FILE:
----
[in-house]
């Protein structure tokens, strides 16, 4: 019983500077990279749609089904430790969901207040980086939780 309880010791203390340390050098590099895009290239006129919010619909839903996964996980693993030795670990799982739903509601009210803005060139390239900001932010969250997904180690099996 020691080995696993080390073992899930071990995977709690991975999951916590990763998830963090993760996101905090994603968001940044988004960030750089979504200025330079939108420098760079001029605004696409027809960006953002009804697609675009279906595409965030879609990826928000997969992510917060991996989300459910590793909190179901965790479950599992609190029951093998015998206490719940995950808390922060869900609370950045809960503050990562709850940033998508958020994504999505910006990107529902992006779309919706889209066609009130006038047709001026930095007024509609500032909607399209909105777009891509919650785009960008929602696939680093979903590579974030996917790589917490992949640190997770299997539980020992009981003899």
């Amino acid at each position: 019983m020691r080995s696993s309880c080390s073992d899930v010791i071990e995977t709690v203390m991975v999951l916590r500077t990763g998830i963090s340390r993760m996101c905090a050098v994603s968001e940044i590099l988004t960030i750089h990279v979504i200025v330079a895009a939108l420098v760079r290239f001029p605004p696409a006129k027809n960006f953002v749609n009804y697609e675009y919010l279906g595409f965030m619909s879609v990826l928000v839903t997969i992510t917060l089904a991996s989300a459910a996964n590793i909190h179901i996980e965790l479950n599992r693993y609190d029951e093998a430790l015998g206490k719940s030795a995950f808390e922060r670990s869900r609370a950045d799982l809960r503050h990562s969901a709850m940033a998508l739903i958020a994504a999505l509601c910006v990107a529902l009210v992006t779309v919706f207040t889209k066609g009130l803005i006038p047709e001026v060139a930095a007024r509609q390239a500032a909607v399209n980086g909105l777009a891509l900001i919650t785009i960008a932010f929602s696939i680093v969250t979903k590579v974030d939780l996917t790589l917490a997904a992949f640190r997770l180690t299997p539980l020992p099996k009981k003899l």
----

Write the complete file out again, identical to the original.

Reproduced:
[in-house]
């Protein structure tokens, strides 16, 4: 019983500077990279749609089904430790969901207040980086939780 309880010791203390340390050098590099895009290239006129919010619909839903996964996980693993030795670990799982739903509601009210803005060139390239900001932010969250997904180690099996 020691080995696993080390073992899930071990995977709690991975999951916590990763998830963090993760996101905090994603968001940044988004960030750089979504200025330079939108420098760079001029605004696409027809960006953002009804697609675009279906595409965030879609990826928000997969992510917060991996989300459910590793909190179901965790479950599992609190029951093998015998206490719940995950808390922060869900609370950045809960503050990562709850940033998508958020994504999505910006990107529902992006779309919706889209066609009130006038047709001026930095007024509609500032909607399209909105777009891509919650785009960008929602696939680093979903590579974030996917790589917490992949640190997770299997539980020992009981003899």
């Amino acid at each position: 019983m020691r080995s696993s309880c080390s073992d899930v010791i071990e995977t709690v203390m991975v999951l916590r500077t990763g998830i963090s340390r993760m996101c905090a050098v994603s968001e940044i590099l988004t960030i750089h990279v979504i200025v330079a895009a939108l420098v760079r290239f001029p605004p696409a006129k027809n960006f953002v749609n009804y697609e675009y919010l279906g595409f965030m619909s879609v990826l928000v839903t997969i992510t917060l089904a991996s989300a459910a996964n590793i909190h179901i996980e965790l479950n599992r693993y609190d029951e093998a430790l015998g206490k719940s030795a995950f808390e922060r670990s869900r609370a950045d799982l809960r503050h990562s969901a709850m940033a998508l739903i958020a994504a999505l509601c910006v990107a529902l009210v992006t779309v919706f207040t889209k066609g009130l803005i006038p047709e001026v060139a930095a007024r509609q390239a500032a909607v399209n980086g909105l777009a891509l900001i919650t785009i960008a932010f929602s696939i680093v969250t979903k590579v974030d939780l996917t790589l917490a997904a992949f640190r997770l180690t299997p539980l020992p099996k009981k003899l």